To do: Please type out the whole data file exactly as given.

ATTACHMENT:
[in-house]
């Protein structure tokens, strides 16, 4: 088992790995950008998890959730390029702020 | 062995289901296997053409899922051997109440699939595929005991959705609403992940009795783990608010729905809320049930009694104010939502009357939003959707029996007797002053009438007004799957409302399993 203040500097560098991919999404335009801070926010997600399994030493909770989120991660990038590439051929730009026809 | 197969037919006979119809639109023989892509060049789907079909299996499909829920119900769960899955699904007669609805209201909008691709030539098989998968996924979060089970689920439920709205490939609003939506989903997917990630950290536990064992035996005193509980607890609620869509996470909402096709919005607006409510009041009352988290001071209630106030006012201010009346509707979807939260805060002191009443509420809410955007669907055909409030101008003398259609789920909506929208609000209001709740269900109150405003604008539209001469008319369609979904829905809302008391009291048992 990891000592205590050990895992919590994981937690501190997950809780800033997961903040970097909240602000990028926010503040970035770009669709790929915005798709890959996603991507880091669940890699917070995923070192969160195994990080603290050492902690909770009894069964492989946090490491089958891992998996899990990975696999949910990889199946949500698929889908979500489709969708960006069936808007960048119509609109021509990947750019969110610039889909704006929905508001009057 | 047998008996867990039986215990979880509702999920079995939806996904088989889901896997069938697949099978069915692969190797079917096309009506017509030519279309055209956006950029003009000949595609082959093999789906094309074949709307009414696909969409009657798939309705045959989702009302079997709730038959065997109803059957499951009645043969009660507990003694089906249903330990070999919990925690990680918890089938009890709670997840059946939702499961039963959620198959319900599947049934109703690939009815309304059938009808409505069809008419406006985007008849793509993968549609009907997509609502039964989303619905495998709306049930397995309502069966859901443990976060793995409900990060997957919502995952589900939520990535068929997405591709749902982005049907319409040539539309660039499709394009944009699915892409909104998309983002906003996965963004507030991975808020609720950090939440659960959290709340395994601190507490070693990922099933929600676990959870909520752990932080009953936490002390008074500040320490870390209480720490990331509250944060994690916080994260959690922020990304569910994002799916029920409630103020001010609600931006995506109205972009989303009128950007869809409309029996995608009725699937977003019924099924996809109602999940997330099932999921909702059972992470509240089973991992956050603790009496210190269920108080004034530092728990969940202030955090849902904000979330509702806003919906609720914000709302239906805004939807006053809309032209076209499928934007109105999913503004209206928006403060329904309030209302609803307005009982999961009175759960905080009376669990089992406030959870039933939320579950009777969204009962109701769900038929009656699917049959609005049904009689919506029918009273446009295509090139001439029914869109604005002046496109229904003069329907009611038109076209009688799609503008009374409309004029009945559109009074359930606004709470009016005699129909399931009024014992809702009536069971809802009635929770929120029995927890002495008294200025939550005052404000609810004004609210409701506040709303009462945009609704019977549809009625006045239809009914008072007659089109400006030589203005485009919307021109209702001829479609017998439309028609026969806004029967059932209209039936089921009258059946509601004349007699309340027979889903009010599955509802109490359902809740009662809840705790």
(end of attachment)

[in-house]
């Protein structure tokens, strides 16, 4: 088992790995950008998890959730390029702020 | 062995289901296997053409899922051997109440699939595929005991959705609403992940009795783990608010729905809320049930009694104010939502009357939003959707029996007797002053009438007004799957409302399993 203040500097560098991919999404335009801070926010997600399994030493909770989120991660990038590439051929730009026809 | 197969037919006979119809639109023989892509060049789907079909299996499909829920119900769960899955699904007669609805209201909008691709030539098989998968996924979060089970689920439920709205490939609003939506989903997917990630950290536990064992035996005193509980607890609620869509996470909402096709919005607006409510009041009352988290001071209630106030006012201010009346509707979807939260805060002191009443509420809410955007669907055909409030101008003398259609789920909506929208609000209001709740269900109150405003604008539209001469008319369609979904829905809302008391009291048992 990891000592205590050990895992919590994981937690501190997950809780800033997961903040970097909240602000990028926010503040970035770009669709790929915005798709890959996603991507880091669940890699917070995923070192969160195994990080603290050492902690909770009894069964492989946090490491089958891992998996899990990975696999949910990889199946949500698929889908979500489709969708960006069936808007960048119509609109021509990947750019969110610039889909704006929905508001009057 | 047998008996867990039986215990979880509702999920079995939806996904088989889901896997069938697949099978069915692969190797079917096309009506017509030519279309055209956006950029003009000949595609082959093999789906094309074949709307009414696909969409009657798939309705045959989702009302079997709730038959065997109803059957499951009645043969009660507990003694089906249903330990070999919990925690990680918890089938009890709670997840059946939702499961039963959620198959319900599947049934109703690939009815309304059938009808409505069809008419406006985007008849793509993968549609009907997509609502039964989303619905495998709306049930397995309502069966859901443990976060793995409900990060997957919502995952589900939520990535068929997405591709749902982005049907319409040539539309660039499709394009944009699915892409909104998309983002906003996965963004507030991975808020609720950090939440659960959290709340395994601190507490070693990922099933929600676990959870909520752990932080009953936490002390008074500040320490870390209480720490990331509250944060994690916080994260959690922020990304569910994002799916029920409630103020001010609600931006995506109205972009989303009128950007869809409309029996995608009725699937977003019924099924996809109602999940997330099932999921909702059972992470509240089973991992956050603790009496210190269920108080004034530092728990969940202030955090849902904000979330509702806003919906609720914000709302239906805004939807006053809309032209076209499928934007109105999913503004209206928006403060329904309030209302609803307005009982999961009175759960905080009376669990089992406030959870039933939320579950009777969204009962109701769900038929009656699917049959609005049904009689919506029918009273446009295509090139001439029914869109604005002046496109229904003069329907009611038109076209009688799609503008009374409309004029009945559109009074359930606004709470009016005699129909399931009024014992809702009536069971809802009635929770929120029995927890002495008294200025939550005052404000609810004004609210409701506040709303009462945009609704019977549809009625006045239809009914008072007659089109400006030589203005485009919307021109209702001829479609017998439309028609026969806004029967059932209209039936089921009258059946509601004349007699309340027979889903009010599955509802109490359902809740009662809840705790």